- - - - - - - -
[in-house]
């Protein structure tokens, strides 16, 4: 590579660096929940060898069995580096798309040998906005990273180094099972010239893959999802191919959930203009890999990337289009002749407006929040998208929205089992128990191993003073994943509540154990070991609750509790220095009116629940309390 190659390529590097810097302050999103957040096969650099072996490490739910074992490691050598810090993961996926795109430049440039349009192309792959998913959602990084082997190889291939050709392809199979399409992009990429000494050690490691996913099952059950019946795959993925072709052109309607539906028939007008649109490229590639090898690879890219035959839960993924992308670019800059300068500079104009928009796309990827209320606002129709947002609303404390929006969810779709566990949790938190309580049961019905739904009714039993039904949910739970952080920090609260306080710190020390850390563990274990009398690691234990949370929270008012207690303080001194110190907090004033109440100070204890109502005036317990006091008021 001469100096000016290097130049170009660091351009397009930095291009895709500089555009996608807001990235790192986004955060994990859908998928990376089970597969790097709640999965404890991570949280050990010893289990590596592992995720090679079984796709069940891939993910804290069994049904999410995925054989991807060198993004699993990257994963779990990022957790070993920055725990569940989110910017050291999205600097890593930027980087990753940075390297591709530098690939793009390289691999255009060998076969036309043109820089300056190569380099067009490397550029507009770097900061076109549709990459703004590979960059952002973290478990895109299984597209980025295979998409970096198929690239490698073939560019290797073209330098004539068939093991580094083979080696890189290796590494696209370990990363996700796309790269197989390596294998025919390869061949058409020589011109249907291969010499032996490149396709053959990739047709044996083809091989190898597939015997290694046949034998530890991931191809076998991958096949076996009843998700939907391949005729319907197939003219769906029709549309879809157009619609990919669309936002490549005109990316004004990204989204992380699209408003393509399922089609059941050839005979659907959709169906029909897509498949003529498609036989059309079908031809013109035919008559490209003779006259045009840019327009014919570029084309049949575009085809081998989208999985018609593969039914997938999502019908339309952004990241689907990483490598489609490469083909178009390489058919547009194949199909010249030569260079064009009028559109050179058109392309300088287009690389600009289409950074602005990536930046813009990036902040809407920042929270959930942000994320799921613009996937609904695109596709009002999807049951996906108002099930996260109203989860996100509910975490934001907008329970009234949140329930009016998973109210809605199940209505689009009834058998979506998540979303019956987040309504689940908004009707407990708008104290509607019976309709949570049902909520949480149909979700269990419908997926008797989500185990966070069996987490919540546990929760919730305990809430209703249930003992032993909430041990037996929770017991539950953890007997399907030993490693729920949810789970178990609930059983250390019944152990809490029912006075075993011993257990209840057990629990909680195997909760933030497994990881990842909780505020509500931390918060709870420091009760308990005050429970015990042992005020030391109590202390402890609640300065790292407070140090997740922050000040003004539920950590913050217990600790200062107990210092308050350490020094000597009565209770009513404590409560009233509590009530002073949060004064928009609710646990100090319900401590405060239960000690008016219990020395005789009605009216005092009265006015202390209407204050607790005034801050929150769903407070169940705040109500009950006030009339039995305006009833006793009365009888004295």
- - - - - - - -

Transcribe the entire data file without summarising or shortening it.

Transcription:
[in-house]
């Protein structure tokens, strides 16, 4: 590579660096929940060898069995580096798309040998906005990273180094099972010239893959999802191919959930203009890999990337289009002749407006929040998208929205089992128990191993003073994943509540154990070991609750509790220095009116629940309390 190659390529590097810097302050999103957040096969650099072996490490739910074992490691050598810090993961996926795109430049440039349009192309792959998913959602990084082997190889291939050709392809199979399409992009990429000494050690490691996913099952059950019946795959993925072709052109309607539906028939007008649109490229590639090898690879890219035959839960993924992308670019800059300068500079104009928009796309990827209320606002129709947002609303404390929006969810779709566990949790938190309580049961019905739904009714039993039904949910739970952080920090609260306080710190020390850390563990274990009398690691234990949370929270008012207690303080001194110190907090004033109440100070204890109502005036317990006091008021 001469100096000016290097130049170009660091351009397009930095291009895709500089555009996608807001990235790192986004955060994990859908998928990376089970597969790097709640999965404890991570949280050990010893289990590596592992995720090679079984796709069940891939993910804290069994049904999410995925054989991807060198993004699993990257994963779990990022957790070993920055725990569940989110910017050291999205600097890593930027980087990753940075390297591709530098690939793009390289691999255009060998076969036309043109820089300056190569380099067009490397550029507009770097900061076109549709990459703004590979960059952002973290478990895109299984597209980025295979998409970096198929690239490698073939560019290797073209330098004539068939093991580094083979080696890189290796590494696209370990990363996700796309790269197989390596294998025919390869061949058409020589011109249907291969010499032996490149396709053959990739047709044996083809091989190898597939015997290694046949034998530890991931191809076998991958096949076996009843998700939907391949005729319907197939003219769906029709549309879809157009619609990919669309936002490549005109990316004004990204989204992380699209408003393509399922089609059941050839005979659907959709169906029909897509498949003529498609036989059309079908031809013109035919008559490209003779006259045009840019327009014919570029084309049949575009085809081998989208999985018609593969039914997938999502019908339309952004990241689907990483490598489609490469083909178009390489058919547009194949199909010249030569260079064009009028559109050179058109392309300088287009690389600009289409950074602005990536930046813009990036902040809407920042929270959930942000994320799921613009996937609904695109596709009002999807049951996906108002099930996260109203989860996100509910975490934001907008329970009234949140329930009016998973109210809605199940209505689009009834058998979506998540979303019956987040309504689940908004009707407990708008104290509607019976309709949570049902909520949480149909979700269990419908997926008797989500185990966070069996987490919540546990929760919730305990809430209703249930003992032993909430041990037996929770017991539950953890007997399907030993490693729920949810789970178990609930059983250390019944152990809490029912006075075993011993257990209840057990629990909680195997909760933030497994990881990842909780505020509500931390918060709870420091009760308990005050429970015990042992005020030391109590202390402890609640300065790292407070140090997740922050000040003004539920950590913050217990600790200062107990210092308050350490020094000597009565209770009513404590409560009233509590009530002073949060004064928009609710646990100090319900401590405060239960000690008016219990020395005789009605009216005092009265006015202390209407204050607790005034801050929150769903407070169940705040109500009950006030009339039995305006009833006793009365009888004295």